Support for LAist comes from
We Explain L.A.
Stay Connected

Share This

This is an archival story that predates current editorial management.

This archival content was written, edited, and published prior to LAist's acquisition by its current owner, Southern California Public Radio ("SCPR"). Content, such as language choice and subject matter, in archival articles therefore may not align with SCPR's current editorial standards. To learn more about those standards and why we make this distinction, please click here.

News

Four Years Later...

Today on Giving Tuesday, we need you.
Dear reader, we're asking you to help us keep local news available for all today on Giving Tuesday. Your financial support keeps our stories free to read, instead of hidden behind paywalls AND will be matched dollar-for-dollar! Let your support for reliable local reporting be amplified by this special matching opportunity. Thank you for investing in your neighborhood.

5b2be7584488b3000926c739-original.jpg

Four years.

For some, this feels like it was a lifetime ago. For too many Americans, however, the fateful morning of September 11, 2001 feels like it was just yesterday.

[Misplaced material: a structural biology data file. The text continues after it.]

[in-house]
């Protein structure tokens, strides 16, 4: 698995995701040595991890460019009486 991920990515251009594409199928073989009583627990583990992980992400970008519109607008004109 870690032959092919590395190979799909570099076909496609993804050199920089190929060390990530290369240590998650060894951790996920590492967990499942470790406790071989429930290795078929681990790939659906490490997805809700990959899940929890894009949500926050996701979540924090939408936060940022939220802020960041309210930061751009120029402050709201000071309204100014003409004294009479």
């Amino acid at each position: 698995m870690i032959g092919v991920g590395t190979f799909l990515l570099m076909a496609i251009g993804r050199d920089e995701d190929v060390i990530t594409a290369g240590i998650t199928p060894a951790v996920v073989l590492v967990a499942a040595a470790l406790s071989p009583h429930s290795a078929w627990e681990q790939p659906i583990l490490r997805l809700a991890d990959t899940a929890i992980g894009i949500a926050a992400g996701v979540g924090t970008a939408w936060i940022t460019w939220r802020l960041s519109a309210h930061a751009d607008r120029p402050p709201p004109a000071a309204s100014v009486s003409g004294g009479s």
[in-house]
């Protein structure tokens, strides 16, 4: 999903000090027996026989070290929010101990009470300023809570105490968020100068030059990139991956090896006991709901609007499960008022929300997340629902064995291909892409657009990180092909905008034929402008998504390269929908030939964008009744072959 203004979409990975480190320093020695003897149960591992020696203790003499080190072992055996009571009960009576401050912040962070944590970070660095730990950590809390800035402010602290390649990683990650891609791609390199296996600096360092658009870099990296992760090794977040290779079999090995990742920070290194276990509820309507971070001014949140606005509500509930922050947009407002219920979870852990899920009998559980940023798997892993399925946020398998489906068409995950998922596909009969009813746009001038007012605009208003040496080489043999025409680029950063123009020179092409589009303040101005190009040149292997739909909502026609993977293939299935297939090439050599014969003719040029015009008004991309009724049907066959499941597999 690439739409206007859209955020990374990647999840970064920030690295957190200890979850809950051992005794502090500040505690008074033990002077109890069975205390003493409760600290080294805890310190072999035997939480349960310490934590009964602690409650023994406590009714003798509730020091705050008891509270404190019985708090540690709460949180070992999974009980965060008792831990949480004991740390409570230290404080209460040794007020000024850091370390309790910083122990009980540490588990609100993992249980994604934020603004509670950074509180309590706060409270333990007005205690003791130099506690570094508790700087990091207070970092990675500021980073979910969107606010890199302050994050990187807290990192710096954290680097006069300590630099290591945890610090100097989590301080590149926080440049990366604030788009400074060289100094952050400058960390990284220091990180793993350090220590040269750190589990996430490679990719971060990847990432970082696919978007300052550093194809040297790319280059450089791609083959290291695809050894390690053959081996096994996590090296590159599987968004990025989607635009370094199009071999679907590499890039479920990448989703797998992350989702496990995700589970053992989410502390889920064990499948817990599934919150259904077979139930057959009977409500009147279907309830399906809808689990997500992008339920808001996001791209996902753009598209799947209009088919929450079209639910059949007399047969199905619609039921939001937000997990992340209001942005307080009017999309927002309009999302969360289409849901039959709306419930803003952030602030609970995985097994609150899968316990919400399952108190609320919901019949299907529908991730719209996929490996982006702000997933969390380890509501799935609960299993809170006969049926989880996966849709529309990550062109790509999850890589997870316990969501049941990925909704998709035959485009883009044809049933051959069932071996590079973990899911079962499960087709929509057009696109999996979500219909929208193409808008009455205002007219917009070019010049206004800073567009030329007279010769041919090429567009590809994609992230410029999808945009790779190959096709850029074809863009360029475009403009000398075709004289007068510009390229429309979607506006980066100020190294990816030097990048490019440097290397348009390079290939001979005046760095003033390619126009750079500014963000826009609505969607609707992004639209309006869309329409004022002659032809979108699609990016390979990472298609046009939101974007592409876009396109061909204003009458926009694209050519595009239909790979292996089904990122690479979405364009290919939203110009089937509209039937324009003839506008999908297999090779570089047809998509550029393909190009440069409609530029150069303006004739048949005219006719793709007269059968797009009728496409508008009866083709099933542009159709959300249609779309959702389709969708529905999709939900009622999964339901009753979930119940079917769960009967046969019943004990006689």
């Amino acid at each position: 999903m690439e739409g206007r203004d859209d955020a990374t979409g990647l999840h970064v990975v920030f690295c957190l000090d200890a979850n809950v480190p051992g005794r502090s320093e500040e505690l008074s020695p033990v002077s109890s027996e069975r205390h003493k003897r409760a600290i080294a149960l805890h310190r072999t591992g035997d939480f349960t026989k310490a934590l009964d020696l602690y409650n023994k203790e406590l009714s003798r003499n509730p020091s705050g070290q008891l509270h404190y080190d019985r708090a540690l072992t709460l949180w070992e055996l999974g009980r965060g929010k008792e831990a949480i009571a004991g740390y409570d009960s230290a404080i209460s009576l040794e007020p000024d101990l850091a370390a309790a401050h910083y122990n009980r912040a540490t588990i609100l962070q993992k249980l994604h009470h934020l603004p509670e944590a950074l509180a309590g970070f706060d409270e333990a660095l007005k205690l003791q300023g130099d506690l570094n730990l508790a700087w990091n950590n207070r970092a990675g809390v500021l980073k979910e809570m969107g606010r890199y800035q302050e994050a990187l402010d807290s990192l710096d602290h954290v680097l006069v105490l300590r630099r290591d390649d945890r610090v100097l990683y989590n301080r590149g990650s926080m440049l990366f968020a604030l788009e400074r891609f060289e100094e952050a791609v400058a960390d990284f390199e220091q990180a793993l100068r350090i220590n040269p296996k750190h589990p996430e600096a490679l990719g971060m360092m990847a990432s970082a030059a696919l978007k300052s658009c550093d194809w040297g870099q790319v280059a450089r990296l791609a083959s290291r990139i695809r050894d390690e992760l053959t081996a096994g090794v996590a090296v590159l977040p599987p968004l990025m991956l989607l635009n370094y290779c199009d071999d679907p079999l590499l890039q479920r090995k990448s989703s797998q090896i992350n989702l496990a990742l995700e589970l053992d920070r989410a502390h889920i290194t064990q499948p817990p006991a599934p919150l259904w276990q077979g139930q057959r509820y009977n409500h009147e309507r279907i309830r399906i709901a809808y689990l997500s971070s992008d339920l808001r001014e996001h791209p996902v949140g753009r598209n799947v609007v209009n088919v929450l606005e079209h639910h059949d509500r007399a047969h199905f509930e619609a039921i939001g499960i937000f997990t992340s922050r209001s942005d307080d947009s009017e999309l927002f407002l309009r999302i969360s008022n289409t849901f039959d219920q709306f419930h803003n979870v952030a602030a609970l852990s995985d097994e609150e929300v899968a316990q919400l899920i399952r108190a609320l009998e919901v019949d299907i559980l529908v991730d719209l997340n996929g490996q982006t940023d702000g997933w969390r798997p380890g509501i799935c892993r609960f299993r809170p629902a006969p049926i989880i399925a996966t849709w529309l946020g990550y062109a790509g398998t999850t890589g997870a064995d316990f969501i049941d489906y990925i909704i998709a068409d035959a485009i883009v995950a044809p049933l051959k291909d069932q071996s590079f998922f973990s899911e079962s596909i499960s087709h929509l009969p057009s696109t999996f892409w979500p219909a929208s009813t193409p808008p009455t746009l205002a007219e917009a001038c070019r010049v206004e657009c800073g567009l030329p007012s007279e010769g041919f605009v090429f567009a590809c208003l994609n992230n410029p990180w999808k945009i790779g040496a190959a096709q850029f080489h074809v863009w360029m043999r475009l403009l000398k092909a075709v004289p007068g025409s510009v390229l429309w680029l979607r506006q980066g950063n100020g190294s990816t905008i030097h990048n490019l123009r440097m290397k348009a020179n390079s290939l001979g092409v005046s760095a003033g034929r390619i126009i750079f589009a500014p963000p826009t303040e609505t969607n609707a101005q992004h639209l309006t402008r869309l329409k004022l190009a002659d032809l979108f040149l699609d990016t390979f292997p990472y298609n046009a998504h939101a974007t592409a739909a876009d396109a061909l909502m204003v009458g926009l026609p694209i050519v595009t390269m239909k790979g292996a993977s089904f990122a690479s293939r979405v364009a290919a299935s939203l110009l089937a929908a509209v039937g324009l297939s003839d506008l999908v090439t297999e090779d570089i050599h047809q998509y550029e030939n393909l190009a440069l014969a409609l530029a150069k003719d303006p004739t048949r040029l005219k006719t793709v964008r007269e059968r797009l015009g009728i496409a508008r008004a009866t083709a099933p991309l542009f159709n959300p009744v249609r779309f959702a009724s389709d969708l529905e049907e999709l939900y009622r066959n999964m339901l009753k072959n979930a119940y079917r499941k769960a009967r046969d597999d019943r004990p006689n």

Whether you were at Ground Zero, a coffee shop in Los Angeles or walking along the streets of London, the world as we knew it changed that day.

Support for LAist comes from

While it was unquestionably one of the darkest hours in America's history, it also served as a defiant foil to the ugly side of humanity. For a brief moment, the country united. Love, tears and aid flowed to the heart of Manhattan. In the eye of the storm, we put politics, race and class aside to help each other. We were all New Yorkers.

Four years later, the domestic landscape couldn't be more radically different. We are a country at war. The President's approval rating is at an all-time low, while gas prices are soaring through the nonexistent roof. Despite the dollars, soldiers and money allocated to the War on Terror, most Americans don't feel any safer now than they did four years ago. The events in New Orleans only underscore that fear, irrational or otherwise.

The Katrina tragedy is a painful reminder that life can change in the blink of an eye--be it at the hands of another human or through the random whims of mother nature.

So what can we do? We must remember what happened. As painful as it is to recount tragedy, history can (and will) repeat itself. We must learn from our mistakes. We must take accountability for what went wrong. And finally, we mustn't lose hope.

Hope is the best salve for this wound. Why? Hope defies logic. It lifts our heavy hearts and reminds us we're not alone. It's the only thing that keeps us from becoming... them.

Today, let's simply remember. And hope.